Keeping up with today’s interest rates will help you to know what you should invest in. For example, if mortgage interest rates are high, you may want to hold off on buying a house.
5. Cost and Benefits in Economics
Another broad term in economics is cost and benefits. This refers to the expectations and choices of consumers. Basically, in every economic situation, individuals are trying to maximize their benefits, and decrease their cost.
For example, when you’re shopping for clothes, you’re probably thinking about how much you like an item and if you can afford to buy it. You’re weighing the cost vs. the benefit of getting to wear it.
6. Opportunity Costs
Another decision-making concept is opportunity cost. When you have an opportunity, like a job offer, you consider the things you’re giving up.
For example, you might accept the job at the cost of a different job or the cost of spending time on your own business endeavors. So this concept is essentially referring to the alternative you’re giving up when you take an opportunity.
7. Understanding Incentives
Incentives are used to motivate people to take a particular action or buy a product. Economists often describe incentives as to how they’re used in the workforce. Things like bonuses are used to encourage employees to work harder or work more hours.
Incentives can also be used with consumers to encourage them to purchase things, like using a buy one, get one coupon. It’s important to be able to recognize an incentive and how it can benefit you, and the economy.
8. The Concept That Nothing Is Free
This concept relates to the idea that nothing is truly free of cost. If you receive something free in the mail, there might be some hidden costs to you or some costs that are distributed to someone else.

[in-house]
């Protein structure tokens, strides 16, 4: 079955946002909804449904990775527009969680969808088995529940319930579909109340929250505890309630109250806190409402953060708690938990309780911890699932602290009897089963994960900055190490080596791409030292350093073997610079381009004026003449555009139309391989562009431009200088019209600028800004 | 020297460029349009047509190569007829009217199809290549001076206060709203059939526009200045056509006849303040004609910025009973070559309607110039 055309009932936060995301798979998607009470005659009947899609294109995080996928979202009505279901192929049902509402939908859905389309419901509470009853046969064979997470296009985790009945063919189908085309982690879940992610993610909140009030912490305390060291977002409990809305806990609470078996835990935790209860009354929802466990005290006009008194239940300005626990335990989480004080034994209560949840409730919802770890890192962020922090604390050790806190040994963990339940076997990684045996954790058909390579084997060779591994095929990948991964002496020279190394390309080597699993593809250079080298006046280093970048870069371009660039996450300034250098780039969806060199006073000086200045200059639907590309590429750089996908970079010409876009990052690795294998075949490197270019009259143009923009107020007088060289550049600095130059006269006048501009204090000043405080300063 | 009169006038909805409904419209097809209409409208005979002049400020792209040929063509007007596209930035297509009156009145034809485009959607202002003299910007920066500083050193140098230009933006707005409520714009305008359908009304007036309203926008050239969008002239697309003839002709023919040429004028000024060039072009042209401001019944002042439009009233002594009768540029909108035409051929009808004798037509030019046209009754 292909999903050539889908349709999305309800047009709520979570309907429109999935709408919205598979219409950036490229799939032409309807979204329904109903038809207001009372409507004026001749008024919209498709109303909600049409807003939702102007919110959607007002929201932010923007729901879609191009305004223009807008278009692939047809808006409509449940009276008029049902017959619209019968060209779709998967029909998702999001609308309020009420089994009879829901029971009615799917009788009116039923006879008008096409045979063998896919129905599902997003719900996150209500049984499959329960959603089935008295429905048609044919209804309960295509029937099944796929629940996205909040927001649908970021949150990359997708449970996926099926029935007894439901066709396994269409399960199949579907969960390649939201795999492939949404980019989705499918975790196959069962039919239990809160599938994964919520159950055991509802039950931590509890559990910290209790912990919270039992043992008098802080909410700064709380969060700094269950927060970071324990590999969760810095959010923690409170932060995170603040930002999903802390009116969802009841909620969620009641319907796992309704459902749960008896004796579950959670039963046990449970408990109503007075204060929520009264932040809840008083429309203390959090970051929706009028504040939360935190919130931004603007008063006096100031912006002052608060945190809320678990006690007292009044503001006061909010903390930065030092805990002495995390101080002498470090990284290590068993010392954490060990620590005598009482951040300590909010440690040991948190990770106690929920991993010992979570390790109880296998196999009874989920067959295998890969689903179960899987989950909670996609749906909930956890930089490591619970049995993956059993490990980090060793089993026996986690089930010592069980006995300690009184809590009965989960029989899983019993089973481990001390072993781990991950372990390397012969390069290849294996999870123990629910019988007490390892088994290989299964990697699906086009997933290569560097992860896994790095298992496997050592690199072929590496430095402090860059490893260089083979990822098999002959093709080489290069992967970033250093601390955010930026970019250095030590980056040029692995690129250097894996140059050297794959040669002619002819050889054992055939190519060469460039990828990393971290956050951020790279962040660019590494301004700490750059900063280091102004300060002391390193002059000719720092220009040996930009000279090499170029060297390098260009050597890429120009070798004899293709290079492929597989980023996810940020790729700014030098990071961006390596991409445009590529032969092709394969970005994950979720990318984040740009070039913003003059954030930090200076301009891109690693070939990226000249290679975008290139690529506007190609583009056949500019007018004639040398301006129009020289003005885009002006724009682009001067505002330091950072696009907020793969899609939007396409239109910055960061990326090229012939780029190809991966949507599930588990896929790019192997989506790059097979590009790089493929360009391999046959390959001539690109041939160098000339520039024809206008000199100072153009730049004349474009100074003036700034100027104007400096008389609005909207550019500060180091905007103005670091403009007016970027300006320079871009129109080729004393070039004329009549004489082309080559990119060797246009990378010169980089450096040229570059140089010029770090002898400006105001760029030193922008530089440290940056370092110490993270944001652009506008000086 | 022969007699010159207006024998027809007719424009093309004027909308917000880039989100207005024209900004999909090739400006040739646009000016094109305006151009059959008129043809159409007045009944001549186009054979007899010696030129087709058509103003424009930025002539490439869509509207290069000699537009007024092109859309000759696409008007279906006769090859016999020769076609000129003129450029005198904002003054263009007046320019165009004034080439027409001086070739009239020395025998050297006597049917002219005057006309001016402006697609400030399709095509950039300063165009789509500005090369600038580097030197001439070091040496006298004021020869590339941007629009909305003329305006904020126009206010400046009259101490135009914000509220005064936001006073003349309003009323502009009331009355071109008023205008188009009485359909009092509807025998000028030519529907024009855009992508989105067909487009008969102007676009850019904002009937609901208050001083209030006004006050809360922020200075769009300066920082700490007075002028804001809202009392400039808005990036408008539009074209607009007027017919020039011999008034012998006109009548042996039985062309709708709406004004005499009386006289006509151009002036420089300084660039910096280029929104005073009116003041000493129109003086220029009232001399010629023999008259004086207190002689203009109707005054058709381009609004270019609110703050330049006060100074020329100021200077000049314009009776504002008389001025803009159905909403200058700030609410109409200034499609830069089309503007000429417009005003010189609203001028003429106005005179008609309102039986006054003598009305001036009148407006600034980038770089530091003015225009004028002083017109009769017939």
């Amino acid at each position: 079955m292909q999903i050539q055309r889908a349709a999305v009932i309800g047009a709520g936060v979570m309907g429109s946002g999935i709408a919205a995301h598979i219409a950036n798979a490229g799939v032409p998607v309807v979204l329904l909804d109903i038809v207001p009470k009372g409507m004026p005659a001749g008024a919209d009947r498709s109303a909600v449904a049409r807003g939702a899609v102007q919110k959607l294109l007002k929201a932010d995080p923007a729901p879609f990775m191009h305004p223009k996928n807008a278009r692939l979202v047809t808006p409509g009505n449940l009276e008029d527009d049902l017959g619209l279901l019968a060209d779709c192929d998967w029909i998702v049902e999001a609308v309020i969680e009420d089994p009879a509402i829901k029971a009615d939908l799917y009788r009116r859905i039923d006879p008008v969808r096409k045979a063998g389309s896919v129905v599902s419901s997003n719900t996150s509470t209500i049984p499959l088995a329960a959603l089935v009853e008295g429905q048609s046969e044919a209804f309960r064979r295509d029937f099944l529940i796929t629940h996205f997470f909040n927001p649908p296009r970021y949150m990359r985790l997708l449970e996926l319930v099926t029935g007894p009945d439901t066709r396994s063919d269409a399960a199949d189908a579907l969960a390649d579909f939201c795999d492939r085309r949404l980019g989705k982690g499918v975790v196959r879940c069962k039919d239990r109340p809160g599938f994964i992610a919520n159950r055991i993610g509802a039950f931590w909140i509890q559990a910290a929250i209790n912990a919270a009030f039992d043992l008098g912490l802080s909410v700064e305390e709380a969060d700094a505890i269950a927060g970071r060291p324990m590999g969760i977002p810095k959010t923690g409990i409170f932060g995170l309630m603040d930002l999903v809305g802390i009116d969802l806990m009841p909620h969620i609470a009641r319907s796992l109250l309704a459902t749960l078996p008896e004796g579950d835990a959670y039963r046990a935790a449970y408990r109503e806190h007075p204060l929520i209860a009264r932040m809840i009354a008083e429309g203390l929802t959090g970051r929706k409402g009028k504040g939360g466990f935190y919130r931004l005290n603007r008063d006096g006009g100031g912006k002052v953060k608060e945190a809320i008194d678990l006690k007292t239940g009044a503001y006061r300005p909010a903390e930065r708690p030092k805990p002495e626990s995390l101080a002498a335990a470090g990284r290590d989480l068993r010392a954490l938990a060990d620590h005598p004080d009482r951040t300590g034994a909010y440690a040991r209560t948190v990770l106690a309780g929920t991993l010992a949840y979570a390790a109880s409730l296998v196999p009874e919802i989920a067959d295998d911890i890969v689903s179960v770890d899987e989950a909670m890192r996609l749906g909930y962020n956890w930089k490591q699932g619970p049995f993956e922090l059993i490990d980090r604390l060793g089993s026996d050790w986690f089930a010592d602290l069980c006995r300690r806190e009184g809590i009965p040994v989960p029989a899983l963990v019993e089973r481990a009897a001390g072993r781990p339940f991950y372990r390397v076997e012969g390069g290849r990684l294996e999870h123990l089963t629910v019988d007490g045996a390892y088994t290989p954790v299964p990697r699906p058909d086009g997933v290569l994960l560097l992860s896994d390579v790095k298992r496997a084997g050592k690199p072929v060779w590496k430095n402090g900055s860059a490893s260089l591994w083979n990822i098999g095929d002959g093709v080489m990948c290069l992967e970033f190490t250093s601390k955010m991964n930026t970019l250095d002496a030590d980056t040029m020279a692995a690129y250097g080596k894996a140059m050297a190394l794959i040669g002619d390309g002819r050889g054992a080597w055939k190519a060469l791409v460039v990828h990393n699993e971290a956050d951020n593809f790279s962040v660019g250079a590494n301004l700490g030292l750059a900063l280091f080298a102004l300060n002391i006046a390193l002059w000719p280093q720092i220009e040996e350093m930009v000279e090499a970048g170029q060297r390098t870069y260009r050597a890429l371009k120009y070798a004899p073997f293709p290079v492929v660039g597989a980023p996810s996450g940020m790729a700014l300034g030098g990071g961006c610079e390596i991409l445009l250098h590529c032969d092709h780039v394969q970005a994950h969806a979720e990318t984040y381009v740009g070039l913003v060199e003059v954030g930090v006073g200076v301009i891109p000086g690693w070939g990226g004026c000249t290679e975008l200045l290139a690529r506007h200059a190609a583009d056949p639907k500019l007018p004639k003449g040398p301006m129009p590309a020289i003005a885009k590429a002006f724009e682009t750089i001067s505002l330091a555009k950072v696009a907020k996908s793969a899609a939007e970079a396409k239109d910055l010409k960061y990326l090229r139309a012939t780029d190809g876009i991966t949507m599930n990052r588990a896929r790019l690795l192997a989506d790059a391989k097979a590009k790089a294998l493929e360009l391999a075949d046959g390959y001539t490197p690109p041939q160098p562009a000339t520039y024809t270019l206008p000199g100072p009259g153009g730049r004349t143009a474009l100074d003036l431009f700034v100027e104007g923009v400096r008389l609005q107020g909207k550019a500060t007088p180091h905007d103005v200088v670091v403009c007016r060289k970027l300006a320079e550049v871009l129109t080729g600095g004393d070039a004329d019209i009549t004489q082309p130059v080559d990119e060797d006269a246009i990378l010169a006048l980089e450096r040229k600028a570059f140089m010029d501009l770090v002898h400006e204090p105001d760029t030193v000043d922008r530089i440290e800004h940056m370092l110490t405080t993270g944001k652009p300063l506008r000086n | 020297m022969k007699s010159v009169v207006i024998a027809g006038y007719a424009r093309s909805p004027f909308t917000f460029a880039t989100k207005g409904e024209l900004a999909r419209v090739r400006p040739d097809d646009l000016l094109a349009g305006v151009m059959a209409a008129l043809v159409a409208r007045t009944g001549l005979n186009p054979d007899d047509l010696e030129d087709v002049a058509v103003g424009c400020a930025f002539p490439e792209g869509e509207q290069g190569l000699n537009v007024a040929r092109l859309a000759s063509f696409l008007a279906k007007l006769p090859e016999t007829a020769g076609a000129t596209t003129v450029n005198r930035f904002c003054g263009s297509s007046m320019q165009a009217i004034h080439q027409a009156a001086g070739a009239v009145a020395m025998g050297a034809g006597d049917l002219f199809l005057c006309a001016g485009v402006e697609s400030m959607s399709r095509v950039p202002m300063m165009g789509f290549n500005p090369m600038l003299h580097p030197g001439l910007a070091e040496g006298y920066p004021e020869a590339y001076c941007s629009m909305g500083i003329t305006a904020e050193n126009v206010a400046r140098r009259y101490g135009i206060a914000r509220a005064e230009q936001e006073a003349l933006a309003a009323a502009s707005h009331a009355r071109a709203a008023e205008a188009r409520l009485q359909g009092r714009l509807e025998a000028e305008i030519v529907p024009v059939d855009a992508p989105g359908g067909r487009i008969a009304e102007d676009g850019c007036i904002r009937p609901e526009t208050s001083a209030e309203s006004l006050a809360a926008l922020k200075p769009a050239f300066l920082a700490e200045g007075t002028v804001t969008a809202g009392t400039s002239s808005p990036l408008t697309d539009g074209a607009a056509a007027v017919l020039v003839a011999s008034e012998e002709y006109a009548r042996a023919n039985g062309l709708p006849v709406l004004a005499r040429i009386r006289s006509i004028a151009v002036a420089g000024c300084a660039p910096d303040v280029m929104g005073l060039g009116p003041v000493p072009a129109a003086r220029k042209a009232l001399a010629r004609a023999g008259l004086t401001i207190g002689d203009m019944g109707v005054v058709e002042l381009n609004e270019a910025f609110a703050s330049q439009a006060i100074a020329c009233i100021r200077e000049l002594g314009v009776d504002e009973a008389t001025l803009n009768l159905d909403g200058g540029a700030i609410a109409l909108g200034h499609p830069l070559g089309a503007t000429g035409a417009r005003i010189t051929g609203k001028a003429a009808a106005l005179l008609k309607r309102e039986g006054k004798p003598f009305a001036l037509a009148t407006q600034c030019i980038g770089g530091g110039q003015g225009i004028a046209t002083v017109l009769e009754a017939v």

9. The Diamond-Water Paradox
This concept relates to the idea that water is important for survival, but when you look at the market and economy, diamonds are technically worth more.
Water is often given away for free, while diamonds are quite expensive. This could relate to the idea that there’s so much water that exists on Earth, it is less valuable.
10. Understanding the Unemployment Rate
The unemployment rate is a highly important area of the economy. This refers to the number of people in the labor force that is divided by the number of unemployed people in a population.
The U.S. defines unemployed people as those who do not have a job and are actively looking for work or are available for work. Economists use the unemployment rate to understand the health of the overall economy and will often compare it to the previous year’s rate.
Learning Economics for Beginners Starts with Understanding Basic Concepts
The ten concepts above will help you with understanding the economy. In order to be engaged in the world and understand the role you play whenever you purchase a product or put money in the bank, it’s important to learn economics for beginners.